This strikes me as extremely cost effective. Wuhan, at last report, is functioning normally, the health services are not overloaded, and so on. A failure to do such testing and take other measures at the start of a pandemic is the extremely cost ineffective move. Compare New Zealand or Taiwan to the USA or France.

      • Dzhaughn says:

        You have to include the cost of the infrastructure of controlling the movement of population in your calculation.

        The cost of such control for New Zealand and Taiwan (for diseases largely contained outside those nations) is low. For China, the cost is hard to estimate because it was largely already paid; there was just an incremental bump for COVID.

        For the USA, the cost of introducing such controls would be extreme, I would wildly estimate at 10-100 times the total losses from COVID. It would take at least a generation to implement, even supposing there was popular acquiescence to the general idea.

        • Anonymous says:

          For China, the cost is hard to estimate because it was largely already paid; there was just an incremental bump for COVID.

          I am sorry, I just do not understand this.

          • elin says:

            They already had high levels of surveillance.

            • confused says:

              Yeah, the US just could not have done what was done there (or many other places). The time needed to set it up would have been far longer than the time available.

              (I also believe that that level of surveillance/control would not be acceptable even if it meant 0 COVID deaths, or even if COVID had been far worse than it actually is, but that’s a different argument.)

    • Julien says:

      Very good points. Re values that are thrown here and there (often without uncertainty) are basically just the slope of the epidemic curve, basically just removing the information about the amplitude of the incidence to only keep the slope. It’s actually *less* informative than just looking at the data! And it suffers from the same limitations, most of all differential under-ascertainment in time and across social groups.

    • Tom Passin says:

      Yes, indeed. It’s almost impossible to back out R from the data once anything starts to change. So it’s mostly useful to understand what kinds of things can happen given various conditions. For example, if lots of people start eating indoors in restaurants, there is going to be more transmission, and assuming or deriving an R value could be one way of expressing that.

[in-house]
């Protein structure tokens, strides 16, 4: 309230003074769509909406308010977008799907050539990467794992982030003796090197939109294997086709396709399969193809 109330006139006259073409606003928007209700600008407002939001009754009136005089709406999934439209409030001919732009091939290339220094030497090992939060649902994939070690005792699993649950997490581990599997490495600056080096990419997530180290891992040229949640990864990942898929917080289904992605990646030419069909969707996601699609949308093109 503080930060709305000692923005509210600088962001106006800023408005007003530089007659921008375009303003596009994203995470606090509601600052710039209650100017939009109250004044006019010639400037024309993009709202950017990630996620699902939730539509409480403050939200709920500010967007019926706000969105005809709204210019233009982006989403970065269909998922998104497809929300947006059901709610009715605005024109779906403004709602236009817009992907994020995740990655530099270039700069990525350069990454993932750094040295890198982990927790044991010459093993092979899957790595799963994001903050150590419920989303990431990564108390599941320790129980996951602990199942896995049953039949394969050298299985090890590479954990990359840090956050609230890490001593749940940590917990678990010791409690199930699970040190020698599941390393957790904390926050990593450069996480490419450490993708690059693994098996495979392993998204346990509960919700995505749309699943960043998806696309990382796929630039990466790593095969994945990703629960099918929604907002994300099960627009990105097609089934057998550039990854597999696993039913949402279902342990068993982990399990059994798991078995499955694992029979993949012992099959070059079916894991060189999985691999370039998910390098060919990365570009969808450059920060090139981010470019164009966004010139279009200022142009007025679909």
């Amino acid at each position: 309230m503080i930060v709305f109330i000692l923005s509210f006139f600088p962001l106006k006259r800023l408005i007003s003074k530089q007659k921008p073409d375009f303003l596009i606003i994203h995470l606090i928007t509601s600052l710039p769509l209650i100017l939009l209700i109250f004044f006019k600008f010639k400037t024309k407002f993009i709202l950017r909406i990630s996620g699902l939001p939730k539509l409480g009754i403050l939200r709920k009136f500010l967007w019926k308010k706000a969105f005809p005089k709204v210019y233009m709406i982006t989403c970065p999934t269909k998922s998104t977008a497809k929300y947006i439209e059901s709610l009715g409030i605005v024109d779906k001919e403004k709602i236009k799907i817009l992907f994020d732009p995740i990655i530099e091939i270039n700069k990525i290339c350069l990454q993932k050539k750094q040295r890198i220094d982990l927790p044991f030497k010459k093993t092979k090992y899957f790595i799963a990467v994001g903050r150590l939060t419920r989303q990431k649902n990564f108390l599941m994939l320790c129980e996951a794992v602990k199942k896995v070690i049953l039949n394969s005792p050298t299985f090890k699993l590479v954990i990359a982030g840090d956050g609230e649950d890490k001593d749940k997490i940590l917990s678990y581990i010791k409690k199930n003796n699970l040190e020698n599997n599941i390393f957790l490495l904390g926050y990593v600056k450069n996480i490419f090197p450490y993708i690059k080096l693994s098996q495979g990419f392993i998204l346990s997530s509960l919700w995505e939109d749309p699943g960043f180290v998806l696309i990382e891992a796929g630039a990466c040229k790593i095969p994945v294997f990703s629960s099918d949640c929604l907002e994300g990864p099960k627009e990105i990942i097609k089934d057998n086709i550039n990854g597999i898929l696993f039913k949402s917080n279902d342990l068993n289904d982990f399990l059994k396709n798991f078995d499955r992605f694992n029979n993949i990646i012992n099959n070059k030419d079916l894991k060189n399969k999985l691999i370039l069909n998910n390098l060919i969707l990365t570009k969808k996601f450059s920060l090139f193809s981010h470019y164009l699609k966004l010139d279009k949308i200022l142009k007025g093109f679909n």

5. Tom Passin says:

    I wrote “… the combined effects of the noisy day”. Sorry, that was supposed to be “…noisy data”.

  6. Steve says:

    To the extent that Falk is analogizing the Ioannides controversy to a debate between economists over the effect of some regulation on the market, I couldn’t disagree more. There is a moral dimension in the Ioannides controversy. If Ioannides had said, “I have a different estimate of the fatality rate, which is much lower than others, but their is a lot of uncertainty and my estimate shouldn’t affect policy” that would have been fine. But, he was clearly advocating policy, and the choice here was assymetric. If we followed him, and he was wrong more would die and there would be more disruption to the economy. (Basically, that is what happened.) If we ignored his advice took the virus seriously and he was right, there would have been a temporary disruption to the economy, which could have been restarted quickly. In that situation, people in public health have a duty to advice caution. He did not. This is not a situation where there are costs and benefits on both sides. This was and is a situation in which there is exponential risk on one side and additive risks on the other. His actions from a leader in medicine were totally irresponsible.

    • Jonathan (another one) says:

      While neither confirming or denying that I am that particular Jonathan, I believe the reference is not to yesterday, but to a post in May. If I were that particular Jonathan, I would steer clear of opining about Dr. Ioannides’ analysis.

  7. parkslope says:

    So ‘insufficient data’ on many known & unknown variables regarding the SARS-2 pandemic.

    That seems obvious now from an objective stance.
    But the emotional subjective viewpoint has long overwhelmingly dominated the general pandemic analysis and severe societal defense actions.

    Your economists anecdote illustrates the point of cautious objectivity versus subjectivity even among well educated professionals.
    The economist #2 group was silenced (fired) for “disrespecting” the more powerful #1 group. Power wins the endgame.

    Similar suppression of dissenting views is highly evident from the corporate media & government regarding their mainstream narrative of lockdowns, masks, testing, vaccines, etc, etc.

    • Andrew says:

      Parkslope: